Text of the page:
In other words, we're condemning buildings that already house homeless families in order to turn them over to someone else and then reclassifying the people living in them as "not homeless". This sounds like a plan. A bad one.

Monday, December 11, 2017

Soccer or hockey stadium may be headed to Belmont

From CBS 2:

What does the future hold for the vacant lots at Belmont Park?

More than 200 of its neighbors went to Elmont High School on Sunday to find out what two New York sports teams have in mind. As CBS2’s Hazel Sanchez reported, most locals weren’t very happy about what they heard.

“Like it or not, the residents of this area are getting a stadium, and the congestion is going to be mind boggling,” one man said.

“It’s going to be nightmare,” another person added.

The New York City Football Club, partly owned by the New York Yankees, hopes to transform part of the property north of Hempstead Turnpike into a 26,000 seat open-air stadium for its professional soccer team.

Meanwhile, the New York Islanders want to turn that property into a world class sports and entertainment facility, including an 18,000 seat arena for the professional hockey team.

$3/4M taxpayer money blown on worthless race

From the Daily News:

City Public Advocate Letitia James burned through nearly all of the more than $750,000 in taxpayer matching funds in a lopsided race against a poorly funded opponent — spending $500,000 on a single Election Day expenditure, public records show.

James, a Democrat who cruised to reelection over Republican political consultant J.C. Polanco, spent about $1.7 million in total on the race, according to filings with the Campaign Finance Board. She crushed Polanco, her nearest competitor — earning 812,234 votes to his 172,601.

James was widely expected to win her reelection bid — but still filed a statement of need requesting the entire amount of matching funds, citing Polanco as a strong opponent. In doing so, she noted media coverage about the would-be pol — including stories about how little money he had raised.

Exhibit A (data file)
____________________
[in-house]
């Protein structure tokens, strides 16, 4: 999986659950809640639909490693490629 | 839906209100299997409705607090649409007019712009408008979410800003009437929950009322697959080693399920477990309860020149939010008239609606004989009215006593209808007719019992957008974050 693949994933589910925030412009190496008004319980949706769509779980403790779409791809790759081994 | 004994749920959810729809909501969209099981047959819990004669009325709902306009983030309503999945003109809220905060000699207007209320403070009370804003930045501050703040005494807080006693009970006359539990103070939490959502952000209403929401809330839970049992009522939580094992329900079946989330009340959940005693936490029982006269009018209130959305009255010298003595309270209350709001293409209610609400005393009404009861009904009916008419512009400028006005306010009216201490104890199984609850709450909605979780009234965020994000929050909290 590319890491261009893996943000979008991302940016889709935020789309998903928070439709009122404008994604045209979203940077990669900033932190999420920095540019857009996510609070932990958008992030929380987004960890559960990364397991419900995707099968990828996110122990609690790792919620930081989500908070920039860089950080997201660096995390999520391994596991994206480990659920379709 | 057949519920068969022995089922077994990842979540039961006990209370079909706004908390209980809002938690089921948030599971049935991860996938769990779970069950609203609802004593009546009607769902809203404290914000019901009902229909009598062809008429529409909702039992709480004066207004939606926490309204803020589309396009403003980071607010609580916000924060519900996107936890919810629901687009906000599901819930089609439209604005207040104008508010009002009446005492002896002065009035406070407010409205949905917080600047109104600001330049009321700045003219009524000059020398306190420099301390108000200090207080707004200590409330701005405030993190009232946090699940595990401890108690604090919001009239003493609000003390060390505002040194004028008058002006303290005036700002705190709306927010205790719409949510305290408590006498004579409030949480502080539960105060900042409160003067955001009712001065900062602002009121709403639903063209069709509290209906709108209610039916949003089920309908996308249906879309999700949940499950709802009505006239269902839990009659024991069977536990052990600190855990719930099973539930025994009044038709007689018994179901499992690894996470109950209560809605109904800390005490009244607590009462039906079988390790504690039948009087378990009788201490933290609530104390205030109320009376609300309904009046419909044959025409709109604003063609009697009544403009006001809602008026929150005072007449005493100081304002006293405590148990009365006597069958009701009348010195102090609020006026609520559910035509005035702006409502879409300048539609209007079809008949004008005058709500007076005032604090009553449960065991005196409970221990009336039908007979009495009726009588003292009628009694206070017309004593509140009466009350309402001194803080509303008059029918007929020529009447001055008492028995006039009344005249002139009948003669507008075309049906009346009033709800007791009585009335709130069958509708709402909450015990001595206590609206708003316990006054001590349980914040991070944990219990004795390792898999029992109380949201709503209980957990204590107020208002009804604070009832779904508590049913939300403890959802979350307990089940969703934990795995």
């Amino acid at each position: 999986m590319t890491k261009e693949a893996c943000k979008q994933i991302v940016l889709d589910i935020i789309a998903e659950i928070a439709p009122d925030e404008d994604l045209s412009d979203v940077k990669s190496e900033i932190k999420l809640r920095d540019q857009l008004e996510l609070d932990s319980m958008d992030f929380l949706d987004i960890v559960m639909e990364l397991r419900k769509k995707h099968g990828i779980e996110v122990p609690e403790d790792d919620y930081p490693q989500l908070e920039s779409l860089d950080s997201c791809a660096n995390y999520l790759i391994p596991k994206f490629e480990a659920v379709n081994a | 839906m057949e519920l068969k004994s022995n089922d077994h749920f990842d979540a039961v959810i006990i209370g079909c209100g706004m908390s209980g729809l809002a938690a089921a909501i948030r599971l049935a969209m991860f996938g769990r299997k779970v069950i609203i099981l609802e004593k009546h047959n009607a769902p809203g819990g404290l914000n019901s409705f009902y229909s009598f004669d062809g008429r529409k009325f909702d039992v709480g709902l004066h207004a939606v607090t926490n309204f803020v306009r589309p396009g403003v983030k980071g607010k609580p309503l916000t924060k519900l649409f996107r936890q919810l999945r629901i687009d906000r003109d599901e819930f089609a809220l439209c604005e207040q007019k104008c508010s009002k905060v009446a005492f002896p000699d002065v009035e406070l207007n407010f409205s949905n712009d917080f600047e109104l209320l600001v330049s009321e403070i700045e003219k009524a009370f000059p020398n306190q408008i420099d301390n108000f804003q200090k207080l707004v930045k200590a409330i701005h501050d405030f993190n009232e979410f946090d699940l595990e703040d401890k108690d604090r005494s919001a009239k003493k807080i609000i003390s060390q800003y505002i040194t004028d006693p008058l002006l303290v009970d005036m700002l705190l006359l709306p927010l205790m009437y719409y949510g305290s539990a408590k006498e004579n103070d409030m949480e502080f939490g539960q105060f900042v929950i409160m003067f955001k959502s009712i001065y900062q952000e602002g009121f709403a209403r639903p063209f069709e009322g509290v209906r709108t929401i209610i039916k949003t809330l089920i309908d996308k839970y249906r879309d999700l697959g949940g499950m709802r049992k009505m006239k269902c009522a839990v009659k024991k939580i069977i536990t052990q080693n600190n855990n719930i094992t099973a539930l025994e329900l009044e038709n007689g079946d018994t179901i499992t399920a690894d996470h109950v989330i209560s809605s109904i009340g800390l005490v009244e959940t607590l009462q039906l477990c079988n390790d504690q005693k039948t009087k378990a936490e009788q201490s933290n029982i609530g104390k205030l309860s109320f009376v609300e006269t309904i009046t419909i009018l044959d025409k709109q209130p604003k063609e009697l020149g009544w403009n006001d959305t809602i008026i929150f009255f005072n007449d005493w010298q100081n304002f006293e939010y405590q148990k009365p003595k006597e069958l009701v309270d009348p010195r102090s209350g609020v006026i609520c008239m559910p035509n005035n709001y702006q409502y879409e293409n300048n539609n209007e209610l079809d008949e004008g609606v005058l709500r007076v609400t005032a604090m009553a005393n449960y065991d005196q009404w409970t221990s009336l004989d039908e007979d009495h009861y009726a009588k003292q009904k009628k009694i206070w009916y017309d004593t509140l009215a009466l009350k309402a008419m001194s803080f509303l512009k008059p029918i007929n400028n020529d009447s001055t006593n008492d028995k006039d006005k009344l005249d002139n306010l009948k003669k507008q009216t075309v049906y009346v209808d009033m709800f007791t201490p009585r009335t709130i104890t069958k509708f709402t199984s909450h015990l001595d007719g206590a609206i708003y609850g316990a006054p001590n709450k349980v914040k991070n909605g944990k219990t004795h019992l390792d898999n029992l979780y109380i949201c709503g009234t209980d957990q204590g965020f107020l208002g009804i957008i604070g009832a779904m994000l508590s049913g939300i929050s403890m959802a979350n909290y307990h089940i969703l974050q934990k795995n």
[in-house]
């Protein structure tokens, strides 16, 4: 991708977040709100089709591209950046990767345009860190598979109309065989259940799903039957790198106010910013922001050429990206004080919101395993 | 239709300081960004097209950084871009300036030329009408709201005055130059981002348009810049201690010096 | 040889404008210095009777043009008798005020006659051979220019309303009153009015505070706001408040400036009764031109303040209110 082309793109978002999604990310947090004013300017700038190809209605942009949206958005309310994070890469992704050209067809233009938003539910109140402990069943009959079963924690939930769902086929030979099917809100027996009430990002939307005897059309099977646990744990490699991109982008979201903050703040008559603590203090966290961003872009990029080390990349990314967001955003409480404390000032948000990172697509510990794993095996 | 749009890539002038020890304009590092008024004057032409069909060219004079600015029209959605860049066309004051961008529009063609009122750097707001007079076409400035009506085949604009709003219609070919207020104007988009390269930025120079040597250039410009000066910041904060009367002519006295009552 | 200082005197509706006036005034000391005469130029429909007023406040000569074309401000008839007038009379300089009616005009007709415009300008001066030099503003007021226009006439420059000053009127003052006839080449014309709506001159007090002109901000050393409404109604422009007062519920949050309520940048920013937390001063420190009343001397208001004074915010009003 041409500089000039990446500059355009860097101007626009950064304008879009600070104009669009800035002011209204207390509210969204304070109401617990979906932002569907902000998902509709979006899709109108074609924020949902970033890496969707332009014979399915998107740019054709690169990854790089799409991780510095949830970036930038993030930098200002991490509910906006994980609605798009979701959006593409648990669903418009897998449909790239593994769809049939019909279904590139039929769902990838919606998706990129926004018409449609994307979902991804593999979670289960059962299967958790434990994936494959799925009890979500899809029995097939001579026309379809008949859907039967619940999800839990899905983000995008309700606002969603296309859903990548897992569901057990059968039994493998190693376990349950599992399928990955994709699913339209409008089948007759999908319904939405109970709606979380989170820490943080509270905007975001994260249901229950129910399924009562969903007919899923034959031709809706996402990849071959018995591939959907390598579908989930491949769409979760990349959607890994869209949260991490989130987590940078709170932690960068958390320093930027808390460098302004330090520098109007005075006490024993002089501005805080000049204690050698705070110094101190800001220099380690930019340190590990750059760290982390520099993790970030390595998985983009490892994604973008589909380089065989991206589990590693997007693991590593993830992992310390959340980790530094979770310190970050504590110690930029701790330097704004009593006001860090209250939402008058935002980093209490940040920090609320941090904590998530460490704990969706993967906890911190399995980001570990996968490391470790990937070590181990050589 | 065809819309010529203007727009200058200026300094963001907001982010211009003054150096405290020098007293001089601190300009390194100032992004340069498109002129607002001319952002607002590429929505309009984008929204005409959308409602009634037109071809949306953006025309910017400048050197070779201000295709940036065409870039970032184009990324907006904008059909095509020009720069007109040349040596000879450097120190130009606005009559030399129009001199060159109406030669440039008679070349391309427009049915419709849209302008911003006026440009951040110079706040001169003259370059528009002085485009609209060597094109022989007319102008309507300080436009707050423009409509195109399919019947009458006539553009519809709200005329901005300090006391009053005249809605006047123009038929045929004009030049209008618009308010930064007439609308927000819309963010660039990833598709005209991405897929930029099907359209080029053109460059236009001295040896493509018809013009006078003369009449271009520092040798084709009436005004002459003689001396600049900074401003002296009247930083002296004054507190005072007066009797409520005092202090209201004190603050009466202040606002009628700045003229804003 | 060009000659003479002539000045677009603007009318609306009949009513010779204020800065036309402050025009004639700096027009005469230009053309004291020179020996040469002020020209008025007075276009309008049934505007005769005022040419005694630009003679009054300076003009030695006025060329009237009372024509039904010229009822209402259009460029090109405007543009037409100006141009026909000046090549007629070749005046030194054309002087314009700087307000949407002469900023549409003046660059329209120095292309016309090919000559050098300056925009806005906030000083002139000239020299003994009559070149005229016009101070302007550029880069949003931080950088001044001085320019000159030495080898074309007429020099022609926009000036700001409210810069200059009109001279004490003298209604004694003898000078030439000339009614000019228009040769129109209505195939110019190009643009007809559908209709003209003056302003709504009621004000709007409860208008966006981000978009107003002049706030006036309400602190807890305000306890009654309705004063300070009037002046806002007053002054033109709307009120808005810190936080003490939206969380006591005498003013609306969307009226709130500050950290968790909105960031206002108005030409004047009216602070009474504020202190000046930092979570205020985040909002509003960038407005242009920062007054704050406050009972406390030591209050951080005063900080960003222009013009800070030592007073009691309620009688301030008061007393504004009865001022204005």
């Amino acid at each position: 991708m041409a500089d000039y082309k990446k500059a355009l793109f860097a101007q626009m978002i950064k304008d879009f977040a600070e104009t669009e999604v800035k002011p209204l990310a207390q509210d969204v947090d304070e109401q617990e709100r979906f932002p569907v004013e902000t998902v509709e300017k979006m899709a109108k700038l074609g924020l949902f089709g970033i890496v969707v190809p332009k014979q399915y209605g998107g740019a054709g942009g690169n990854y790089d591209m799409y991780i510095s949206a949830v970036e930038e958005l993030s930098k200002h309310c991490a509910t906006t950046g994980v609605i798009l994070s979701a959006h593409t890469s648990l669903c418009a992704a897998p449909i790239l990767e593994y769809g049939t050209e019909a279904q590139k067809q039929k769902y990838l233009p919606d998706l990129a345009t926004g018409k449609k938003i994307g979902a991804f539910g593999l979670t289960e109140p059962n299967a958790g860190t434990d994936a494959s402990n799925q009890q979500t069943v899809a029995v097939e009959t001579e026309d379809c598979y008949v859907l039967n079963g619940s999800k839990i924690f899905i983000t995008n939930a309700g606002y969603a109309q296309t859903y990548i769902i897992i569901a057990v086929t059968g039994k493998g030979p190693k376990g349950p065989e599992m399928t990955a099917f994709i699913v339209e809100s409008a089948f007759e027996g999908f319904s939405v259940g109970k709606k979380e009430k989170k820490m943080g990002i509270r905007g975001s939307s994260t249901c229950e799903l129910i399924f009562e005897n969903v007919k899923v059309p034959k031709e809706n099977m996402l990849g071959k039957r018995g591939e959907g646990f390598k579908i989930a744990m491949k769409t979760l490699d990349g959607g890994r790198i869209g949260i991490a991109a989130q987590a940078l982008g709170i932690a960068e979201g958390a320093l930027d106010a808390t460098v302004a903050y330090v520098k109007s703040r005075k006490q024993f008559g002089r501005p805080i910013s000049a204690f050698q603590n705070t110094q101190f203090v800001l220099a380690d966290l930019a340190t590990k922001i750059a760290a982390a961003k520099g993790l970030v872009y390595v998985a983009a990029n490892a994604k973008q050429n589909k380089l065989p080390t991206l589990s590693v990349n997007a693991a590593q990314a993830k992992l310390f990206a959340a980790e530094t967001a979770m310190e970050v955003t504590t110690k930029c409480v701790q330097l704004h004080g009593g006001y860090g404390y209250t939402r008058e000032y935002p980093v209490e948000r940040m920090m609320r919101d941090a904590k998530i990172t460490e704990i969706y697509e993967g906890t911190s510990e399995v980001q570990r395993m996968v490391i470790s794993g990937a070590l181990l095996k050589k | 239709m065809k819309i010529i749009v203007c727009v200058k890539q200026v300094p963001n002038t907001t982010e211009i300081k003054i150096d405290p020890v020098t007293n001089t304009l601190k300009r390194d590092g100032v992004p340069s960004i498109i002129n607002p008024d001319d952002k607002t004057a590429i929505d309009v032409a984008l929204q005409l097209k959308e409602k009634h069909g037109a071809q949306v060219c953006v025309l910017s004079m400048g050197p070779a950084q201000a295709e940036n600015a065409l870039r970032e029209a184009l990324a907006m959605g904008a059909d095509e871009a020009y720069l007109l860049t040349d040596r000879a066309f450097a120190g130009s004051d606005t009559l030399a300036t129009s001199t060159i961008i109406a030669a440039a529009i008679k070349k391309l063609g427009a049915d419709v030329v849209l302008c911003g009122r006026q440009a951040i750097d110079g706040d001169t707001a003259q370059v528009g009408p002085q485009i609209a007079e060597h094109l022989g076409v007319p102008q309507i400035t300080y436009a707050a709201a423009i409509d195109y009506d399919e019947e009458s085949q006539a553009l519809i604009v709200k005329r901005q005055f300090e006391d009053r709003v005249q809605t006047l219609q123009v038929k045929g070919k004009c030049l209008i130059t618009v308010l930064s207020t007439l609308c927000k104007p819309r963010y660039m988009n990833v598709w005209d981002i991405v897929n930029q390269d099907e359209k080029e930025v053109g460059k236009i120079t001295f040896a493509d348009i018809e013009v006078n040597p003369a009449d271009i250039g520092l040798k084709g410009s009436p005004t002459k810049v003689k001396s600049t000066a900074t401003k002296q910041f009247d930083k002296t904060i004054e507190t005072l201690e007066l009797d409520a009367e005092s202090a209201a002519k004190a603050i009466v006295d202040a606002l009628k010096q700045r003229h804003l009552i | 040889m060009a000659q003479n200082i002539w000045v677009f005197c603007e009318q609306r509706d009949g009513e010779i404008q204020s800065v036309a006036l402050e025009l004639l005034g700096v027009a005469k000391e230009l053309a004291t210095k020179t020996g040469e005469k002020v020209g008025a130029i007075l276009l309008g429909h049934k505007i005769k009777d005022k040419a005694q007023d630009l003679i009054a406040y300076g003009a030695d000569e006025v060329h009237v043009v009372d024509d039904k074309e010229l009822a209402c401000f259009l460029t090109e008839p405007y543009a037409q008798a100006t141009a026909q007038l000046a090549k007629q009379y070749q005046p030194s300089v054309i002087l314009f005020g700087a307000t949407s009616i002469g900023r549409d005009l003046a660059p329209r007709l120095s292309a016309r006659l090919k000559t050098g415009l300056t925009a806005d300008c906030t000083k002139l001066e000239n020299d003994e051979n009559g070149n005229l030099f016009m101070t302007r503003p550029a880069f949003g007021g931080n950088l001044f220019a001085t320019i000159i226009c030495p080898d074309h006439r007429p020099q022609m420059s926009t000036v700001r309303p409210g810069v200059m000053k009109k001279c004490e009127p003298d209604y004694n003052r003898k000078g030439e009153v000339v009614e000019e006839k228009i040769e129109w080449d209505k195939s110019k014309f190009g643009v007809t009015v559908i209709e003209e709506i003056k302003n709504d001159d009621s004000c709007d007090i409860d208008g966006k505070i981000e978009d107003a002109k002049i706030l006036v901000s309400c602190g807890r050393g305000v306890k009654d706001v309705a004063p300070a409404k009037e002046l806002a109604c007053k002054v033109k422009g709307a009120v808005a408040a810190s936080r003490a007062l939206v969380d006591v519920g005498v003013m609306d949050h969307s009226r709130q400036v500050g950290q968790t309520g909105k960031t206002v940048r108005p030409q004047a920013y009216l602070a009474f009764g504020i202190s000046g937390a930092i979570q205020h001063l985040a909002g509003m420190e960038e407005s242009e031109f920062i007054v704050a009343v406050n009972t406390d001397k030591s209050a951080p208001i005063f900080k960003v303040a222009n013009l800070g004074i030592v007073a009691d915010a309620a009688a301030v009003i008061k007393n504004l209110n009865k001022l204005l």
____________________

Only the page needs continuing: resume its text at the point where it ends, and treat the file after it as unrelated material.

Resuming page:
Candidates are required to return matching funds they do not spend on their race — but James has just $39,018 left in her coffers, meaning the taxpayers will get back little, if anything.

James spent a whopping half-million in one day — Nov. 7, the date of the general election, when she reported the $500,000 payment to Global Strategies Group. Her campaign said the payment was for digital ads that appeared on social media sites, community and ethnic newspaper sites and other news sites — including the Daily News website.

Saturday, December 9, 2017

Simply having a wonderful Queens Crap time!

Where has the time gone?

Where have the tweeders gone? (A lot went to prison.)

Brinckerhoff Cemetery pol feud

From the Queens Tribune:

State Sen. Tony Avella (D-Bayside) and Councilman Rory Lancman (D-Hillcrest) have strong disagreements over the future of the Brinckerhoff Cemetery in Fresh Meadows.

On Dec. 1, Avella held a press conference with the “Friends of Brinckerhoff,” an organization assembled by community leaders who are hoping to purchase and maintain the landmarked property, which belonged to several prominent Dutch families, including the Brinckerhoffs, and dates back to the 18th century.